Agent's Secrets

An exhibit shows how Virginia Hall went from Roland Park to `the most dangerous Allied agent in all of Occupied France.'

April 29, 2002|By Carl Schoettler | Carl Schoettler,SUN STAFF

The Gestapo wanted the limping woman found and destroyed.

Her name was Virginia Hall. She grew up at Box Horn Farm near Parkton when Baltimore County was bucolic farmland. She graduated from Roland Park Country School in 1924 and went on to Radcliffe and Barnard colleges. She had a knack for languages - and, as it turned out, espionage.

"She was considered the most dangerous Allied agent in all of Occupied France, by none other than the Gestapo," says Linda McCarthy, herself a veteran of 24 years in the CIA.

"Her likeness, a sketch, was pinned to just about every tree and telegraph pole in town, saying if you find this woman, turn her in. She had a price on her head. And she's operating right under their noses."

McCarthy, who helped launch the CIA Museum, is curator of the exhibit Clandestine Women: The Untold Stories of Women in Espionage, now at the Women in Military Service for America Memorial at Arlington National Cemetery. Virginia Hall is one of her stars.

It was the maquis, the underground resistance movement in France during World War II, that dubbed Hall "la dame qui boite," the limping woman. In 1933, she had lost her left leg below the knee after a hunting accident in Turkey.

Her injury forestalled the career she wanted in the Foreign Service, but it doesn't seem to have slowed her down one bit in the intelligence services.

When a British torpedo boat put her ashore on the Cotentin Peninsula, adjacent to the Normandy beaches, three months before D-Day, she was an agent for the Office of Strategic Services. But she already had been made a Member of the British Empire for her work with the maquis two years earlier.

She had been the first woman in Britain's Special Operations Executive intelligence agency to establish resistance networks in Vichy, France, according to Elizabeth McIntosh, another OSS-CIA veteran, who devotes a chapter to Hall in her book, Sisterhood of Spies: the Women of the OSS.

Hall was tall and slender, McIntosh says, "with high cheekbones and a warm smile that belied her toughness and leadership ability."

The actress Glenn Close looks startlingly like her, says Hall's niece, Lorna Hall Catling, who lives in Guilford. Catling is the steward of many of the artifacts in McCarthy's Washington exhibit.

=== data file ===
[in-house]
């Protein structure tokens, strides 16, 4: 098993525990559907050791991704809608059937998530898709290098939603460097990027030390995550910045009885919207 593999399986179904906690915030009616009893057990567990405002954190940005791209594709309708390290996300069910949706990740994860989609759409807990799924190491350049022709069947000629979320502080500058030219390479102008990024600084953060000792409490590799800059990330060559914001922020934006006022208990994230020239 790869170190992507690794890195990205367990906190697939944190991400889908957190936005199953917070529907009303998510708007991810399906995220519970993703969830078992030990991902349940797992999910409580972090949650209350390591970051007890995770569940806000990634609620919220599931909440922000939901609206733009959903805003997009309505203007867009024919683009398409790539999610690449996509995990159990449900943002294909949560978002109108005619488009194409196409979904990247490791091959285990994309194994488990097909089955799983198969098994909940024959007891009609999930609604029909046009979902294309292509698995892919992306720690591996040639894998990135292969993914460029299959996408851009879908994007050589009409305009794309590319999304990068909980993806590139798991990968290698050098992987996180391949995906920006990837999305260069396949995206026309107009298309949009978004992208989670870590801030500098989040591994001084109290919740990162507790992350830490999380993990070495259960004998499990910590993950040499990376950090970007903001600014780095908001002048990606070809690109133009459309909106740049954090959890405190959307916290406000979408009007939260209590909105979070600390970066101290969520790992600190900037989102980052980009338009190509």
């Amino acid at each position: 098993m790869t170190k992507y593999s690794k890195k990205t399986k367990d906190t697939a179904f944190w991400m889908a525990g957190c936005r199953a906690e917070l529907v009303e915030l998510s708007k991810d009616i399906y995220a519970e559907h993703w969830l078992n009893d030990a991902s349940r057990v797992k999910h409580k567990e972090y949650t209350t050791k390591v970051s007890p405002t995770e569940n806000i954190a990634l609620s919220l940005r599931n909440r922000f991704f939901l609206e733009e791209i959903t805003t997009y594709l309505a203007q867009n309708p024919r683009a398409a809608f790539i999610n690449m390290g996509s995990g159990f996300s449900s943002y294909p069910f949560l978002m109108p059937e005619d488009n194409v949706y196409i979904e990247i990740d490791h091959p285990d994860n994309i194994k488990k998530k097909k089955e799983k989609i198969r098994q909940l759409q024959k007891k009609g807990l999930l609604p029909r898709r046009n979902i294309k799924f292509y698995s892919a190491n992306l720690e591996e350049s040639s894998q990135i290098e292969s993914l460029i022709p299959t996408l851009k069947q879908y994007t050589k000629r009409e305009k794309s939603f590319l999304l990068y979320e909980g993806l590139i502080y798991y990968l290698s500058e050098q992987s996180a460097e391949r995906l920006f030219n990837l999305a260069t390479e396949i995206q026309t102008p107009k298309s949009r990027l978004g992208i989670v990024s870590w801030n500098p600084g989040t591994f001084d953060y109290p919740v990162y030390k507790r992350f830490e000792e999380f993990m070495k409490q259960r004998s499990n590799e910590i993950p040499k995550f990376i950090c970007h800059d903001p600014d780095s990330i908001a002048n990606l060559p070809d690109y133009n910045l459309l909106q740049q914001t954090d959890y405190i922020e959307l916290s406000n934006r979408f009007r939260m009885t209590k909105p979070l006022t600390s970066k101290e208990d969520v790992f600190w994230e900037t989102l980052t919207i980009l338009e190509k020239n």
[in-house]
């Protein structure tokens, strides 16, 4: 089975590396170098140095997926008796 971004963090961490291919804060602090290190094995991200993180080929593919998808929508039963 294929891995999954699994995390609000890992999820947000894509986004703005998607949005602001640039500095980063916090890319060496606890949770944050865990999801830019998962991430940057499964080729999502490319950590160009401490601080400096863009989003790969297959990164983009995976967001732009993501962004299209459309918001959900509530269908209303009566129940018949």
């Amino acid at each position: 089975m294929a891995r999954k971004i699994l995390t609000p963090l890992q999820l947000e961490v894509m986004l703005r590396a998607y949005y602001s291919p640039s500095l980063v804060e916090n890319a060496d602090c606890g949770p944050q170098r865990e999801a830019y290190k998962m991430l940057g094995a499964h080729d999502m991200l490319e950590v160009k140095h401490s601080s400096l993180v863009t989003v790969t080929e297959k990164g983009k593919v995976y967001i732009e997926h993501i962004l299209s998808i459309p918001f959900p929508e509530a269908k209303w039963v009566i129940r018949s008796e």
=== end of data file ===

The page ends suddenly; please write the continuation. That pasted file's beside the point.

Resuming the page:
"I was sort of awe-struck by her," Catling says.

Hall had worked around Europe in minor jobs at U.S. consulates until World War II broke out. She volunteered for the French Ambulance Service and served until the fall of France in June 1940. She fled to England through Spain and volunteered for the SOE.

"That's where she got her heady training in operational stuff, compliments of the Brits," says McCarthy. "SOE trained her in weaponry, communications, sabotage and security."

Basic tradecraft, as George Smiley might put it. It wasn't something a lot of Roland Park grads were doing in 1940.

Her code name was Marie Monin, and she worked about 14 months out of Lyons, in Vichy, France. Gerald K. Haines, the chief historian of the CIA, writing in the National Archives quarterly Prologue, says Hall played a major part in organizing an agent network, helping escaped prisoners of war and downed airmen to get out of France, locating drop zones for weapons and money and recruiting French men and women to provide safes houses and store weapons.

She barely managed to escape when the Nazis seized unoccupied France in November 1942, after the U.S. landings in North Africa. She had to cross into Spain on difficult trails over the Pyrenees, a trip made doubly arduous by her wooden leg. She called the leg "Cuthbert" in her clandestine dispatches.

"Cuthbert is giving me trouble," she radioed London. "But I can cope."

A clueless contact replied: "If Cuthbert is giving you trouble, have him eliminated."

The Gestapo pretty much rolled up her Lyons network after she left. A German double agent posing as a priest, Abbe Alesh, betrayed the network. Haines, the CIA historian, says Hall had been deeply suspicious of him from the start. And she helped run him down at the war's end.

In Spain, Hall immediately was jailed for six weeks in the infamous Figueras prison. But a friendly Spanish prostitute helped spring her. The woman carried a letter to the American consul in Barcelona.

Hall remained in Madrid for a year in an SOE section known as escape organizers, McIntosh says. But she found the work less than stimulating. She wrote to London asking to return to France.

"I am living pleasantly and wasting time," she wrote. "It isn't worthwhile and after all my neck is my own. If I am willing to get a crick in it, I think that's my prerogative."

But when she returned to France, she went as an agent of the American OSS. She had transferred to the OSS when she returned to London from Madrid in November 1943.

The limping lady went back to France as a middle-aged milkmaid.

She needed a disguise because the Gestapo had a pretty good idea of what she looked like.

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